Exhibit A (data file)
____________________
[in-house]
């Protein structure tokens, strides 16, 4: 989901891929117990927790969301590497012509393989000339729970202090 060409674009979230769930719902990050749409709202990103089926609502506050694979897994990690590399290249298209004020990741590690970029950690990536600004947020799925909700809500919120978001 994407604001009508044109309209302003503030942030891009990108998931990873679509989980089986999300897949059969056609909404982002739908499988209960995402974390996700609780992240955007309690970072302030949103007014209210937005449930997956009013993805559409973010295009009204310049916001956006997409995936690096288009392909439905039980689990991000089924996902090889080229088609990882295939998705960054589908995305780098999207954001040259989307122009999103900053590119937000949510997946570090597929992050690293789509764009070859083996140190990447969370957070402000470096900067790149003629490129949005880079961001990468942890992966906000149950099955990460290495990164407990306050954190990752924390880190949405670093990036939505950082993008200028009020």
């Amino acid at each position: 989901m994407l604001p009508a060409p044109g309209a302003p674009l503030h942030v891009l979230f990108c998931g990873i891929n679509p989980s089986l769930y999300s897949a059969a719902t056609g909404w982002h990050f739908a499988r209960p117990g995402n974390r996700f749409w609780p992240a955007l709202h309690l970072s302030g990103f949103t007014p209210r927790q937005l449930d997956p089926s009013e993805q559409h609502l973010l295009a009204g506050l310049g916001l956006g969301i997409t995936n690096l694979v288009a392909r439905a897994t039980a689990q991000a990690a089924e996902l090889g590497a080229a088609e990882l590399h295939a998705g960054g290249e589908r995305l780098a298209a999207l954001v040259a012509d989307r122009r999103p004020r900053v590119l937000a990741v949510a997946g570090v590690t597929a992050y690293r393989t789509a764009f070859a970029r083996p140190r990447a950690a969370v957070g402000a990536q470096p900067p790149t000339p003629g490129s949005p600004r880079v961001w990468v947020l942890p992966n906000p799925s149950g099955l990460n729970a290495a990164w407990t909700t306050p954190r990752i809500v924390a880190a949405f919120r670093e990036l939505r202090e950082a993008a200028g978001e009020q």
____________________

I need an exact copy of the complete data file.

[in-house]
């Protein structure tokens, strides 16, 4: 989901891929117990927790969301590497012509393989000339729970202090 060409674009979230769930719902990050749409709202990103089926609502506050694979897994990690590399290249298209004020990741590690970029950690990536600004947020799925909700809500919120978001 994407604001009508044109309209302003503030942030891009990108998931990873679509989980089986999300897949059969056609909404982002739908499988209960995402974390996700609780992240955007309690970072302030949103007014209210937005449930997956009013993805559409973010295009009204310049916001956006997409995936690096288009392909439905039980689990991000089924996902090889080229088609990882295939998705960054589908995305780098999207954001040259989307122009999103900053590119937000949510997946570090597929992050690293789509764009070859083996140190990447969370957070402000470096900067790149003629490129949005880079961001990468942890992966906000149950099955990460290495990164407990306050954190990752924390880190949405670093990036939505950082993008200028009020």
């Amino acid at each position: 989901m994407l604001p009508a060409p044109g309209a302003p674009l503030h942030v891009l979230f990108c998931g990873i891929n679509p989980s089986l769930y999300s897949a059969a719902t056609g909404w982002h990050f739908a499988r209960p117990g995402n974390r996700f749409w609780p992240a955007l709202h309690l970072s302030g990103f949103t007014p209210r927790q937005l449930d997956p089926s009013e993805q559409h609502l973010l295009a009204g506050l310049g916001l956006g969301i997409t995936n690096l694979v288009a392909r439905a897994t039980a689990q991000a990690a089924e996902l090889g590497a080229a088609e990882l590399h295939a998705g960054g290249e589908r995305l780098a298209a999207l954001v040259a012509d989307r122009r999103p004020r900053v590119l937000a990741v949510a997946g570090v590690t597929a992050y690293r393989t789509a764009f070859a970029r083996p140190r990447a950690a969370v957070g402000a990536q470096p900067p790149t000339p003629g490129s949005p600004r880079v961001w990468v947020l942890p992966n906000p799925s149950g099955l990460n729970a290495a990164w407990t909700t306050p954190r990752i809500v924390a880190a949405f919120r670093e990036l939505r202090e950082a993008a200028g978001e009020q």